Travels in Early Modern Japan: Guest Post by Elizabeth Hopkinson

Today’s guest post is by historical fiction/fantasy writer, Elizabeth Hopkinson! The Seventeenth Century Lady is thrilled to have her contribution here as Early Modern Japan has not yet been covered on this site. It’s fascinating, and I’m sure you’ll enjoy it. So, please give a warm welcome to Elizabeth!

Travels in Early Modern Japan

In November 2011, I went on a small group tour of central Japan as part of the research for my historical fantasy novel, Silver Hands.  One of the highlights for me was our time on the Nakasendo Highway, and at the post-towns along it.  In 1600, Tokugawa Ieyasu took control of Japan as shogun, and in 1603 moved the capital to Edo (now Tokyo), beginning the Edo Period of Japanese history, during which the country was isolated from the rest of the world.  Edo became the world’s largest city, twice as big as Paris or London by the late 18th century (also cleaner, well-lit and better organised).  The Nakesendo was one of five main highways connecting Edo with the rest of Japan.  Post towns like Narai, Tsumago and Magome were spaced out evenly along its length to accommodate travellers.  Nowadays, it is a pleasant walking trail for hikers; in the 17th century it would have carried the shogun’s official messengers – riding on horseback with bells so the man at the next station could hear them coming and be ready to change – traders with important goods to sell, pilgrims, travelling players, spies, and the huge entourage of aristocrats who had to attend the capital regularly under the alternate attendance system.  For a good description of 17th-century travel on the highway, see this page.

When I visited Japan, we stayed one night at the post town of Narai.  It was once called “Narai of a Thousand Houses” because of its role providing accommodation and transport facilities.  One of the town’s tourists attractions is the site of the Two Hundred Jizos.  These neatly lined-up Buddhist statues in the woods mark the resting place of travellers who died with no one to tend their graves.


Photo: Elizabeth Hopkinson

The next day we took the train to the next post town of Tsumago, where there is a honjin preserved as a museum.  This was the official inn, which every post town was required to have for important visitors.  In the 17th century, it was owned by the Shimazaki family, who also owned the honjin in the next town of Magome.  To quote from the museum’s guide leaflet, “The upper room, where feudal lords or court nobles used to stay, was luxurious, with an alcove (toko-no-ma), a reading platform and bamboo blinds.  It was surrounded by a six-feet long room, so that any villain in the garden would fail in any attempt to stab a lord or noble with a spear…  Feudal lords who came to stay at the honjin never ate any ready-made food.  They might get some provisions from the village.  However, they did not eat anything but food prepared by their own cook, after being poison-tasted, of course.”  Even nobles couldn’t rest easy on their travels!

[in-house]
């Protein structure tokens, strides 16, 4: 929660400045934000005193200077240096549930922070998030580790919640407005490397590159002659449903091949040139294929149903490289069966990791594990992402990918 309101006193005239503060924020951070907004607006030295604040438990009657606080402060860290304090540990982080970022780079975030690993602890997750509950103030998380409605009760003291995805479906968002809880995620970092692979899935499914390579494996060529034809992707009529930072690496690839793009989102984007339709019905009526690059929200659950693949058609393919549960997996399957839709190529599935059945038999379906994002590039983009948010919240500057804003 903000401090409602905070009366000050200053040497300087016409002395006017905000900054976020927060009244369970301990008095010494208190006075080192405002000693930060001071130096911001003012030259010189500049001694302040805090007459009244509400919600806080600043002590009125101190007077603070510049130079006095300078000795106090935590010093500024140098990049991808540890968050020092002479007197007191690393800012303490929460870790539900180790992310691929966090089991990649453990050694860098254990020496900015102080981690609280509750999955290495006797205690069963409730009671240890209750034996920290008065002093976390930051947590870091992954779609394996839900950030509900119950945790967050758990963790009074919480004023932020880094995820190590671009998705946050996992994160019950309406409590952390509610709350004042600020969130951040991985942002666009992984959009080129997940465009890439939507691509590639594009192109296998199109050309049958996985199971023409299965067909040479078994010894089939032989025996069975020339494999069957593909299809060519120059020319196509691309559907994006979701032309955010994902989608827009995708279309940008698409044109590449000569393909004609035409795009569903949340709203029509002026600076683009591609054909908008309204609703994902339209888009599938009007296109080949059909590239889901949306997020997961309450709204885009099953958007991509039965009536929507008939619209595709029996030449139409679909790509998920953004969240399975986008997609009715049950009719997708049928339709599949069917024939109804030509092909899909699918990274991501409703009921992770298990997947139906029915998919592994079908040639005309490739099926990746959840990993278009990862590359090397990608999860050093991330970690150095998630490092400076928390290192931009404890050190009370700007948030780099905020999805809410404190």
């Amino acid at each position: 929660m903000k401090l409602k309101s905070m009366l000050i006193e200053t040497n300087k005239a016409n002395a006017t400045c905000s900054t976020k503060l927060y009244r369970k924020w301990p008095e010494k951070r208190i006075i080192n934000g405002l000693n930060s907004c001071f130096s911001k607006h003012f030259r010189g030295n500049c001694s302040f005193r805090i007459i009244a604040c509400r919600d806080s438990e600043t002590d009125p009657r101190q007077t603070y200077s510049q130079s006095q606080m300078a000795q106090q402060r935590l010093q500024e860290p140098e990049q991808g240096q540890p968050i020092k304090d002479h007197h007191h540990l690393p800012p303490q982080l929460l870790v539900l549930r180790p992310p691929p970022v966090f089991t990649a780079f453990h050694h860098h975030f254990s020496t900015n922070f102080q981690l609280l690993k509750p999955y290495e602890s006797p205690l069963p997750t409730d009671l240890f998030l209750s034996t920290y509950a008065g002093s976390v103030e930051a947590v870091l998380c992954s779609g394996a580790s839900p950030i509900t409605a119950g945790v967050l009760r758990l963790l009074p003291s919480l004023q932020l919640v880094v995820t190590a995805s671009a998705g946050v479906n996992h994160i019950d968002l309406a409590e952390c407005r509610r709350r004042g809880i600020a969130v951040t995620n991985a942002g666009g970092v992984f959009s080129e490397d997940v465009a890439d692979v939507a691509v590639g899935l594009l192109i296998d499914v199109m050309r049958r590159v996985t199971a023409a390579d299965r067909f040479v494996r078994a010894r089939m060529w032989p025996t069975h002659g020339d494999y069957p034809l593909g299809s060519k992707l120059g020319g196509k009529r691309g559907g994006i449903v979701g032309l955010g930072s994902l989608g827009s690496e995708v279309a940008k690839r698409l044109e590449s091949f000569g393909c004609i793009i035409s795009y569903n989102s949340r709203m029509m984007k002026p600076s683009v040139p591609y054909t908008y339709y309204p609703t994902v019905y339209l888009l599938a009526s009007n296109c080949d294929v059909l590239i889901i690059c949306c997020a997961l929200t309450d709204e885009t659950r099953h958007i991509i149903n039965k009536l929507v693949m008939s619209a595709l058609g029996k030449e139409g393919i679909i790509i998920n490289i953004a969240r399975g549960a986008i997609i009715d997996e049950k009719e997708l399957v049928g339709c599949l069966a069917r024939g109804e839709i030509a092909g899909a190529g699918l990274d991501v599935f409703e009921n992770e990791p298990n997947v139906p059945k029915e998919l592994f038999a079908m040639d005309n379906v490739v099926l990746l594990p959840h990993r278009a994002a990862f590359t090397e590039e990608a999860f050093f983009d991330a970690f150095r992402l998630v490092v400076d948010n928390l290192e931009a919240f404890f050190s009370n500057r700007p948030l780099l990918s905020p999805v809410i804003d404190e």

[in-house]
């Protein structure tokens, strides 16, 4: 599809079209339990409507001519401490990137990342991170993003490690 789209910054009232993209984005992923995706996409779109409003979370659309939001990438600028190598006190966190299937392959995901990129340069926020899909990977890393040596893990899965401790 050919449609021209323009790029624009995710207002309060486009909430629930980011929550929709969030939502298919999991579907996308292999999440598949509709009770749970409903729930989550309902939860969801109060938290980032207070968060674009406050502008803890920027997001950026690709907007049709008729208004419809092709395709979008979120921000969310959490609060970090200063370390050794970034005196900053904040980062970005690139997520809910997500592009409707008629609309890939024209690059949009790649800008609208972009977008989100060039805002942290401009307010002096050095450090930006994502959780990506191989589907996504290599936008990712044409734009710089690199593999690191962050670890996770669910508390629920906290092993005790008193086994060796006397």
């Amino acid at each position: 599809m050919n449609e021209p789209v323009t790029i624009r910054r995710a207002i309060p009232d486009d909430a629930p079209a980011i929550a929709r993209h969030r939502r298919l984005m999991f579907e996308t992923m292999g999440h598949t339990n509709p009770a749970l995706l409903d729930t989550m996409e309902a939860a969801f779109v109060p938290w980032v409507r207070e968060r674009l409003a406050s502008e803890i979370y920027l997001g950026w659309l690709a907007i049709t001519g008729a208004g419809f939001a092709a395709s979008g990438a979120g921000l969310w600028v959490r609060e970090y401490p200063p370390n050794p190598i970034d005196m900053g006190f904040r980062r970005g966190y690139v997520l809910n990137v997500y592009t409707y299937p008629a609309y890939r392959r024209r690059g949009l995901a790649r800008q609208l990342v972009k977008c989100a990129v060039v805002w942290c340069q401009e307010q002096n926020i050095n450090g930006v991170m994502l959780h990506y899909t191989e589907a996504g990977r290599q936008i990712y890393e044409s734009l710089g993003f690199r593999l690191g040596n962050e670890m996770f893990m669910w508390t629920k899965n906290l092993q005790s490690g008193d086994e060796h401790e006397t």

Photo: Elizabeth Hopkinson

Photo: Elizabeth Hopkinson

When we set off on our three-hour walk from Tsumago to Magome, we got a taste of what those travels might have been like.  It is a beautiful walk, past trees, bamboo groves and waterfalls.  But we also came across this sign…

Photo: Elizabeth Hopkinson

Photo: Elizabeth Hopkinson

…reminding us of the very real danger to travellers on the road.  I also found the walk quite strenuous, as it involves going over the Magome Mountain Pass.  I couldn’t imagine doing the same thing, carrying your master along in a kago (palanquin), which was how all people of rank travelled in the Edo Period.  Even a rich farmer might have a straw kago.  For the common people, it was a case of, “get there however you can”.  In old woodblock prints of the famous highways, you can spot people riding on oxen and even children riding dogs as they travel from one place to the next.  Let’s not forget, there would also be local traffic, just going from village to village, as well as all the important people, with their servants sweeping the road ahead of them, forcing everyone to look away as they passed by.  All these travellers would have to contend with the threat of bears, bandits, the weather, sickness and sheer exhaustion to reach their destination safely and not end up like the Two Hundred Jizos.  Everyone would be as glad as I was to see the lights of Magome, and to imagine a meal and a hot bath ahead.

Photo: Elizabeth Hopkinson

Photo: Elizabeth Hopkinson

Elizabeth Hopkinson has a passion for history, fairy tale and Japan. She has lived all her life in Bradford, West Yorkshire (UK). She has had over 30 short stories published and won prizes in three writing competitions. Silver Hands is her first novel. You can buy it below:

[amazon asin=1780998724&template=image&chan=default]

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